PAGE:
Co-working spaces are ideal for getting right down to business. Work isn’t something people have to sit in an office for – it is something that they do.
You may be thinking that this is a contradictory statement for a company that promotes shared workspaces. Our service offering encourages people to move away from working from home and to some extent work in an office environment. But here is where co-working may be very different. We don’t specifically promote a “brick and mortar” option. Instead, the concept of shared workspace is about the community that you join. It’s about the experience you get from engaging with different people and in many cases, people from different industries and walks of life.
Co-Working Spaces vs In-Bound Offices vs Home Offices
Many companies are giving employees the option to take up a distributed or remote work strategy because the past few months have shown companies that staff can be just as productive when they are not office-bound. In addition to this, it gives the company a chance to reduce its fixed rental overhead. Shared workspaces offer flexible payment packages, without onerous long term rentals. Various online software tools have been introduced to manage productivity such as Chrometa, Monday, Slack and video conferencing tools. Hosted communication has ensured that virtual meetings are now the norm. So as long as you have some quiet space, very good and reliable internet, it won’t matter where you are sitting for your meeting.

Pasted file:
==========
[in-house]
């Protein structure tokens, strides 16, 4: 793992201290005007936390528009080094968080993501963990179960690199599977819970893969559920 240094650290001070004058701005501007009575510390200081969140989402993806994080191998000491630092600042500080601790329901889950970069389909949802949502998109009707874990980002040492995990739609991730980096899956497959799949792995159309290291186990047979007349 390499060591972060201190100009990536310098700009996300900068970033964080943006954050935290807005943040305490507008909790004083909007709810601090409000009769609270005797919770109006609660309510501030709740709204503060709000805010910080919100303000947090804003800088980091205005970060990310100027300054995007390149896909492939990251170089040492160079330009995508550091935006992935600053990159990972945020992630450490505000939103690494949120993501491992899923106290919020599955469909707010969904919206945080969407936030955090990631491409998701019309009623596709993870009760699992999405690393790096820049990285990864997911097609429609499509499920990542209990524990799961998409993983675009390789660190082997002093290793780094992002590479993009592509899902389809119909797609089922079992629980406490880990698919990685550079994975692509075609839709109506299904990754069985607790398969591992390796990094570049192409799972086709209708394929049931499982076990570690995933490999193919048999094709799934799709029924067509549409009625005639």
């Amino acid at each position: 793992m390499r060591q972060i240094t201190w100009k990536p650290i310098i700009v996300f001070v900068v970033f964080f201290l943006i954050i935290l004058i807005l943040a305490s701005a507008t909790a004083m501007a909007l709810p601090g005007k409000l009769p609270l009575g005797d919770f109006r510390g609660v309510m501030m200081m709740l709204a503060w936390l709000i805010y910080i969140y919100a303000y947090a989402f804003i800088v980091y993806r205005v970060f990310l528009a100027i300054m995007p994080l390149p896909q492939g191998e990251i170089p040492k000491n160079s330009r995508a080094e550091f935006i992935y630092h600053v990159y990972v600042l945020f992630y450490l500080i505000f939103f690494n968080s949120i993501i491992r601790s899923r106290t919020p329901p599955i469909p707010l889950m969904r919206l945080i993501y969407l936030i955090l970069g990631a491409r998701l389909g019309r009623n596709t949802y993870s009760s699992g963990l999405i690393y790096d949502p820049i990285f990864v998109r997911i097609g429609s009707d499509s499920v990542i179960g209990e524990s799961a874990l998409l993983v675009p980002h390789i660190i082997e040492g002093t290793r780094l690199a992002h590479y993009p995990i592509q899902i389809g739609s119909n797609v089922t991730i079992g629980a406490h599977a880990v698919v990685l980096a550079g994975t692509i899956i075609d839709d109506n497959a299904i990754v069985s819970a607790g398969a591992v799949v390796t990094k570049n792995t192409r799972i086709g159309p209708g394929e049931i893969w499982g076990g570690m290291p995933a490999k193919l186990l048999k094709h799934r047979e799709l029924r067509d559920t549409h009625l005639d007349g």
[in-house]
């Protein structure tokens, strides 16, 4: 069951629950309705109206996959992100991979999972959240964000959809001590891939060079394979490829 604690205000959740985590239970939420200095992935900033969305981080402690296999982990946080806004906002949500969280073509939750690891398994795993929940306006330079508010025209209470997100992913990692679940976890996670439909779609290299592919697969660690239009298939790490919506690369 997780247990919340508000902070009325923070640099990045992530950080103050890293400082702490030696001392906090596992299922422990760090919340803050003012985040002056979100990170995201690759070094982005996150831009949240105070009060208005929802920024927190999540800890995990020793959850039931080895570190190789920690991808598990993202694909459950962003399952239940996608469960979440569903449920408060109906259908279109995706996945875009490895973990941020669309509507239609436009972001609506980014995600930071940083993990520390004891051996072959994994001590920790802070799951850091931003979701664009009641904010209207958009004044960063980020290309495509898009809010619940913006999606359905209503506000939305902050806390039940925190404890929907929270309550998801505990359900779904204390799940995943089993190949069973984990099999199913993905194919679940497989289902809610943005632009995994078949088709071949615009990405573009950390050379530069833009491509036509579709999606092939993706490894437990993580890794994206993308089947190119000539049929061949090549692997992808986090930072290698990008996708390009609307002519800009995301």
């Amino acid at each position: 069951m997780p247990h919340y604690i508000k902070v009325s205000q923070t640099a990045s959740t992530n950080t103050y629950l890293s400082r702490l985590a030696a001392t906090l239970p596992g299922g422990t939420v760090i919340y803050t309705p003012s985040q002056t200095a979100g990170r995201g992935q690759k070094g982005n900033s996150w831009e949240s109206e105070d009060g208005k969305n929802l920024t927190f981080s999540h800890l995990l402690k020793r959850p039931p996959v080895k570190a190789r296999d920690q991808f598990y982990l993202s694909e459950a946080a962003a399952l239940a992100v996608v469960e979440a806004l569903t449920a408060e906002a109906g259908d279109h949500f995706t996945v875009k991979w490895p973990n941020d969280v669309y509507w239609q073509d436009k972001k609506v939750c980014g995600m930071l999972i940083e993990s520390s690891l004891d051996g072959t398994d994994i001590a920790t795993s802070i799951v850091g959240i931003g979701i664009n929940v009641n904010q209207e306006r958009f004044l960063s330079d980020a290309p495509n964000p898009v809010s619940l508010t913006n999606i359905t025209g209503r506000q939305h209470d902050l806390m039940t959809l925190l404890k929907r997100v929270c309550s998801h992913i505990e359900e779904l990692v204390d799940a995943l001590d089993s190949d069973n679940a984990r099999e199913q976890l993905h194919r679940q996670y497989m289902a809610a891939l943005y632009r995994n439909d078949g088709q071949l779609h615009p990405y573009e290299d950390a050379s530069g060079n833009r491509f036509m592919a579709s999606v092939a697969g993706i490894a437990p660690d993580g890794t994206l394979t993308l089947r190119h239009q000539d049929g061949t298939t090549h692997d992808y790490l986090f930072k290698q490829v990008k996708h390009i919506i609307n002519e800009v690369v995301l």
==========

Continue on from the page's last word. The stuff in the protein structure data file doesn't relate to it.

But here is the thing… even with all the best tools available, working from home for long periods of time does come with its distractions. When you get distracted, it is good to be in the presence of other people that are working. It encourages you to knuckle down to the serious task at hand. When you have a critical deadline to meet, home can be a very lonely place, if your only company is the family pet and the white noise in the background is an irritating next-door neighbour’s dog or the tree fellers down the road. The majority of people thrive off other human beings energy to help them through the day to get things done.
If it helps to be in a co-working community, then ideally the space should be as close to where you live as possible. Your office should be as easily accessible as your favourite local coffee shop. In a world where we seem to be moving towards convenience, offices should be no different. In some of our past blogs, we have been proponents that remote working is going to change the way we make decisions on where we live. In South Africa, smaller coastal towns are growing in popularity, as fibre is rolled out, and more shared working spaces become available. People can choose the lifestyle they want, and work fits in with the lifestyle choice. Happier staff are more productive staff.
In conclusion, work isn’t something that you specifically need to sit in an office for, however, my view is this comment is based on the traditional office description, places where people would travel hours a week to get to the office destination, sit in the same desk, and then be monitored on the time you entered and left the building. Sitting around for a little longer ensures that when you asked for that extra day leave or an increase, time spent in the office would hold you in a good light. Tasks are now monitored by what you complete and not by how long you sit around.
If you want a space where you are not interrupted and can be inspired then a co-working space such as Co.Unity is always a viable option to consider.